(It may be worthwhile to note that if probes 11 and 13 as used and contacts 26,28 were maintained in connected state at the time of immersion of the body, then immersion of the assembly would close the emitter-collector path through T3 and appear to the integrated circuit as a disconnect-to-connect transition of the terminals 26,28. However, it is extremely unlikely that contacts 26,28 would remain connected during such apparent transition and if it does occur, the delay circuit will control the connection time of the LED's, to the flash interval exactly as described for the disconnect-connect transitions of contacts 26,28 so that no disadvantages ensue and the advantages of the invention accrue.)
The dotted circuitry of FIG. 7 represents an optional additional safety feature to sensor-timer 33 which controls normally open switch 35. Switch 25 closed connects line 27 to line 29, by-passing motion responsive switch 30. The sensor-timer contains circuitry responsive to a disconnect-connect transition on Line 29. The timer 33 is adapted to reset at each such transition and to time an inactivity interval since the last transition.
Such interval between flashes is preferably of the order of 10 seconds but in any event will be long relative to the flash interval which is preferably about 12 microseconds and the inactivity interval is selected to indicate inactivity on the part of the swimmer and a possible dangerous situation.
The timer 33 is connected on line 37 to line 29 to time the interval between disconnect-connect transitions on line 29 and if such interval reaches the inactivity interval the timer closes switch 25. Closure of switch 25 acts on line 29 like the closure of switch 30 and causes the LED's 12 to come on for the flash interval. The signal on line 39 resets the timer. Thus the steady flash of LED's 12 at the inactivity interval is a sign that the swimmer is stationary and may be in difficulty.
In operation then, if the body is not in the water, the absence of conduction between probes 11 and 13 opens the connection across T3 and no inactivity control or circuit operation, or lighting of lights 12 can take place. When the body is immersed in water the immersion of probes 11 and 13 will connect power from the positive battery terminal to lines 27 and 41 respectively. Water motion will cause disconnect-connect transitions in the line 29. As a result of each disconnect-connect transition the circuitry will light LED's 12 one or more times over the flash interval. The timer 33 is reset by each disconnect-connect transition, sensed on line 29 along line 37 each such transition the timer will commence timing a new inactivity interval. The timer is reset with each disconnect-connect transition sensed from line 29.
When there is an interval between disconnect-connect transitions longer than the inactivity interval, the inactivity timer will close the switch 25 to cause the LED's to light for the flash interval. Thus the timer will cause flash interval illumination each time the timer times the inactivity interval.
This regular signalling at times corresponding to the inactivity interval will signal possible injury or incapacity of the swimmer. Flashing responsive to the motion of the motion responsive switch 30 will occur during normal activity of the swimmer.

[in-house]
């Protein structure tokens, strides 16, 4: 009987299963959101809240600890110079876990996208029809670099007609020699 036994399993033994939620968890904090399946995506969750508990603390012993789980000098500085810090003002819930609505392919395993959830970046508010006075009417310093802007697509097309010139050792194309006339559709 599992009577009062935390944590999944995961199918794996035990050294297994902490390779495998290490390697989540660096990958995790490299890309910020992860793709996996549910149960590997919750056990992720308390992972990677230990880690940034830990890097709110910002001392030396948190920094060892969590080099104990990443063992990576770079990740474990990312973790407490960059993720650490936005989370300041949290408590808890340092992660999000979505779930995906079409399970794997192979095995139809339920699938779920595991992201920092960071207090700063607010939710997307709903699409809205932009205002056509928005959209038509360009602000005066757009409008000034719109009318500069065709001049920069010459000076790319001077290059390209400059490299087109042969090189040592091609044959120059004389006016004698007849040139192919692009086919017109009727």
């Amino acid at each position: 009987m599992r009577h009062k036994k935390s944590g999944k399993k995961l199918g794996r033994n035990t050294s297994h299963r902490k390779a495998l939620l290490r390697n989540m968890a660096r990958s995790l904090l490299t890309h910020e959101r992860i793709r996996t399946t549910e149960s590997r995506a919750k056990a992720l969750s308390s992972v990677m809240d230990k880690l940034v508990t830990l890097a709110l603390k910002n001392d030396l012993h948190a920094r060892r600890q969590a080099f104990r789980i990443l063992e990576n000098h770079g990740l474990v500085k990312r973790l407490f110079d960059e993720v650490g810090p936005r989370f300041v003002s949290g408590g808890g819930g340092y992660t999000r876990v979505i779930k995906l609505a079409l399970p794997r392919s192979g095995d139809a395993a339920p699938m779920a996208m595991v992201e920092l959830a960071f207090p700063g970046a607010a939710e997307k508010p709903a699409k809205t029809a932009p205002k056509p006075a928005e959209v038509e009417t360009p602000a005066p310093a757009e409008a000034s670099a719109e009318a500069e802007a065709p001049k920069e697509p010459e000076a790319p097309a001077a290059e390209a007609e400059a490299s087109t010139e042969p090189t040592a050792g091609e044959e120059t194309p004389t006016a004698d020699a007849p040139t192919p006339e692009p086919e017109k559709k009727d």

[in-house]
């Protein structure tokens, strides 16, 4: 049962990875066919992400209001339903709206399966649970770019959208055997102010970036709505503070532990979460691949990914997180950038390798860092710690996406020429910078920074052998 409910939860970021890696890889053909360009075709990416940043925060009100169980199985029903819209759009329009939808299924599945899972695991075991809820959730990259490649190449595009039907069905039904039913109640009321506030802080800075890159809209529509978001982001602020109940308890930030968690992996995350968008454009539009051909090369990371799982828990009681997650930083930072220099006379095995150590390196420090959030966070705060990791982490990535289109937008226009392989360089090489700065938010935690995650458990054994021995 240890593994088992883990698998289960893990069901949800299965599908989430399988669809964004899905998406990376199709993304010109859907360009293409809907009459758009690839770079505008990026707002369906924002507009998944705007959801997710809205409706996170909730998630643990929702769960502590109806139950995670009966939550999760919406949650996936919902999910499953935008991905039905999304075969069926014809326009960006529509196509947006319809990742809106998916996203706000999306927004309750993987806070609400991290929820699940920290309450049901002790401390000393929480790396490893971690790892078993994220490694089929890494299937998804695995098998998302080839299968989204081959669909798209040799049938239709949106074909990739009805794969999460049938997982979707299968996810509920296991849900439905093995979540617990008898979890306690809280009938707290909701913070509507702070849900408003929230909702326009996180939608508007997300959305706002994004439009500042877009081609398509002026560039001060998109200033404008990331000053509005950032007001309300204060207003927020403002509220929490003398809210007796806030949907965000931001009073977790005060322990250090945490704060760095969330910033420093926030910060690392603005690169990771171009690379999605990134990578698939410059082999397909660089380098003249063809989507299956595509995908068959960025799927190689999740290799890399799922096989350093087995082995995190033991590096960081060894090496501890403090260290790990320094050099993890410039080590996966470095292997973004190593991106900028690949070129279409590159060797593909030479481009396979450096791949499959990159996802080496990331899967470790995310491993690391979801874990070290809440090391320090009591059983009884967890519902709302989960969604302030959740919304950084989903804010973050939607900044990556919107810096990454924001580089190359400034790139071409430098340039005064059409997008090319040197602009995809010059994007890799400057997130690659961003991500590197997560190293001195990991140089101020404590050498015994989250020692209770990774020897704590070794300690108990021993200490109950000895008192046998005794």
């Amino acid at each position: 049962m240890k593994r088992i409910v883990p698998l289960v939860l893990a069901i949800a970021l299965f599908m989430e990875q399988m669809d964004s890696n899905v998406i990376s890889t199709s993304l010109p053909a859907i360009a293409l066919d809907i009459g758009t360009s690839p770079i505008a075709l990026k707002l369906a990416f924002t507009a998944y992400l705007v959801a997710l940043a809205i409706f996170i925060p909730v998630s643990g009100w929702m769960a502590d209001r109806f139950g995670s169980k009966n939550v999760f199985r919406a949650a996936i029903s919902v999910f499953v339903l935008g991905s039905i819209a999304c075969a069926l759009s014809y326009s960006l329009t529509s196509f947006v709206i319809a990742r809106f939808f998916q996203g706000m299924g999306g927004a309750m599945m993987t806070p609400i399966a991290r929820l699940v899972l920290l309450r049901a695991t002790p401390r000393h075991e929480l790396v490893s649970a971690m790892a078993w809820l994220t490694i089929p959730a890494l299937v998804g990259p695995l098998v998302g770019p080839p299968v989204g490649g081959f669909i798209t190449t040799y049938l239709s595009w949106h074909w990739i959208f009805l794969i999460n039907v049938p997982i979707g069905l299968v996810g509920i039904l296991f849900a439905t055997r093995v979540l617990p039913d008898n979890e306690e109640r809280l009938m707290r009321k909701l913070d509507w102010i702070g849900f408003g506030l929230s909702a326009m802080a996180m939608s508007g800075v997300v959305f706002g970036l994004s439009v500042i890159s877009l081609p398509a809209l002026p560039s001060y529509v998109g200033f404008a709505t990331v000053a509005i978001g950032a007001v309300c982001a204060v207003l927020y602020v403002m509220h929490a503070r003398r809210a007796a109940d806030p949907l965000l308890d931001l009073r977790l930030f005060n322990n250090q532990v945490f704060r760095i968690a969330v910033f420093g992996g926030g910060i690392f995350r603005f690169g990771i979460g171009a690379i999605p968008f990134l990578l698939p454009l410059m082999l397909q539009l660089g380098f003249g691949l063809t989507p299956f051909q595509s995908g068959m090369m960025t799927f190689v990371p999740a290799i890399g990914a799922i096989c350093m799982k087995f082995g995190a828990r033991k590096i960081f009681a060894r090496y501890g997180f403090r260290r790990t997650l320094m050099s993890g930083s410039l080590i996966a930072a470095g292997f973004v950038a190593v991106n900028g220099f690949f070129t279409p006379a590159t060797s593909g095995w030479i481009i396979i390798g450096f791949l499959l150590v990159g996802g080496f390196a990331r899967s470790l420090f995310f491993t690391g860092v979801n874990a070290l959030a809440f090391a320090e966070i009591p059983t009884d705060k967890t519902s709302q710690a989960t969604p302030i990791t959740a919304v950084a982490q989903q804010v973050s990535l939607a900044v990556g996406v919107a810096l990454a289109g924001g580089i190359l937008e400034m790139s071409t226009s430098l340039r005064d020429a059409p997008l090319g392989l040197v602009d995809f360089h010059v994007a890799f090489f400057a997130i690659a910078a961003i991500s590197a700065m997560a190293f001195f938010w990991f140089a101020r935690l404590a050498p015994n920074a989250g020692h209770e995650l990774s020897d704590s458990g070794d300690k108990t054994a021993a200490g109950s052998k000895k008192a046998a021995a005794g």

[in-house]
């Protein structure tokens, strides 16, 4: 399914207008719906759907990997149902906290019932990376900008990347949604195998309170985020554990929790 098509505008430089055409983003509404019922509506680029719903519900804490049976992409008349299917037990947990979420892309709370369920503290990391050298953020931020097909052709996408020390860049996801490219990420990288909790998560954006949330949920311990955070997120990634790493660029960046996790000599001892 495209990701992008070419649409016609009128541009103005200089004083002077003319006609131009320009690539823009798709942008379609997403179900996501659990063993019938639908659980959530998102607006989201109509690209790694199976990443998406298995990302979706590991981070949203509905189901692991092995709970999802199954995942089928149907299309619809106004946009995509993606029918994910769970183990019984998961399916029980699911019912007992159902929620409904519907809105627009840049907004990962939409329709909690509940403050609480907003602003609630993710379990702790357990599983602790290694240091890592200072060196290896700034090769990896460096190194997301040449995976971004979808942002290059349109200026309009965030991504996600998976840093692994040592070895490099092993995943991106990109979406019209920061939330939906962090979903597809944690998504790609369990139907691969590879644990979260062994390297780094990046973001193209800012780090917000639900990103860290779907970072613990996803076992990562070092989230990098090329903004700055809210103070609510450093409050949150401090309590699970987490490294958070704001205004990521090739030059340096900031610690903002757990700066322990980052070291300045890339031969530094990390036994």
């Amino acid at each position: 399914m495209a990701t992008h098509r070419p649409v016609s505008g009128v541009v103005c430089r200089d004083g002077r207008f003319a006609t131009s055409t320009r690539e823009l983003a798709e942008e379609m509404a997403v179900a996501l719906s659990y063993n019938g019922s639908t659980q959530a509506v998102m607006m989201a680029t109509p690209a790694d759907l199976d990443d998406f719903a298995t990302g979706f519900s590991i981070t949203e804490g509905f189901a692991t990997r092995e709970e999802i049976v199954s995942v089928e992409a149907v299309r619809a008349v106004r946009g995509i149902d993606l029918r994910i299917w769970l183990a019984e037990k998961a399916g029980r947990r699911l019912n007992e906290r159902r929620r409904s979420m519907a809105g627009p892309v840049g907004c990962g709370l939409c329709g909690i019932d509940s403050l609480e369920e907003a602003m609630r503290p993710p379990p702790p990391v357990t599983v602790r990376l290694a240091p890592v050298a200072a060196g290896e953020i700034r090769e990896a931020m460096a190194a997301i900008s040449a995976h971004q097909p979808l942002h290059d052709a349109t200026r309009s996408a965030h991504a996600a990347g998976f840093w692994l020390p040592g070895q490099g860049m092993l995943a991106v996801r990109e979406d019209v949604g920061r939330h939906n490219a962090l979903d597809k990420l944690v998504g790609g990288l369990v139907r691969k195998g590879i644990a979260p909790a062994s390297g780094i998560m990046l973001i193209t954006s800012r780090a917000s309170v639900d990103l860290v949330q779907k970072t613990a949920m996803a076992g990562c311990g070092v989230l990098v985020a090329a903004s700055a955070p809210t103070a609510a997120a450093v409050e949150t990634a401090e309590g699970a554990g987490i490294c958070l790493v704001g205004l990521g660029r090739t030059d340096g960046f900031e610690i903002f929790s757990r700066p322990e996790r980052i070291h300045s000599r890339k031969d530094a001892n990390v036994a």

FIG. 2 shows the assembly already described with a clip 70 for detachable attachment of the body 10 to a snorkel tube.
FIGS. 4 and 5 shows a translucent body 10A containing the circuitry, sensors and probes, and LED's operating as previously described but where the body is shaped to define a central air passage 70 and form part of the snorkel tube 71. Thus the body is shaped for nesting fitting with the conventional snorkel tube extents as best shown in FIG. 5. It is found that the extents, including the body extent may be retained by friction although mechanical interlocks, bayonet type interlocks or screw connections may be used if desired.
The LED's, and circuitry (at 15) are encapsulated in the walls of the body, the probes 11,13 are led to exposed ends at the outer surface of the walls and the wall extent between the LED's and the outside wall may be transparent but is preferably translucent. The physical arrangement of the circuit parts may be altered from FIG. 6 to compactly conform to the body shape.
As previously mentioned the circuitry of FIG. 7 is designed to connect the battery to the LED's across T1 for the flash interval. The circuitry is preferably designed so that the LED's are continuously ON during the flash interval. However it is also within the scope of the invention to design the circuitry so that the LED's flash on and off two or more times during the flash interval which corresponds to the conducting interval at transition T1.
|Cited Patent||Filing date||Publication date||Applicant||Title|
|US2151938 *||Sep 16, 1937||Mar 28, 1939||John G Pew||Lifesaving light|
|US2361414 *||Aug 27, 1942||Oct 31, 1944||Jesse A Ramsey||Marine safety light|
|US2520503 *||Sep 24, 1948||Aug 29, 1950||Henning Jr Harold W||Electric light unit for use in connection with swimming|
|US2765481 *||Sep 2, 1954||Oct 9, 1956||Beroset Walter G||Floating signal light|
|US2971081 *||Feb 20, 1959||Feb 7, 1961||Kazuhiro Shimizu||Signal lamp or flashlight for water disaster|
|US3323117 *||Jun 29, 1964||May 30, 1967||Mason Robert P||Visual marker or beacon|
|US3559224 *||Aug 25, 1969||Feb 2, 1971||Kunio Shimizu||Automatic lighting device for salvage|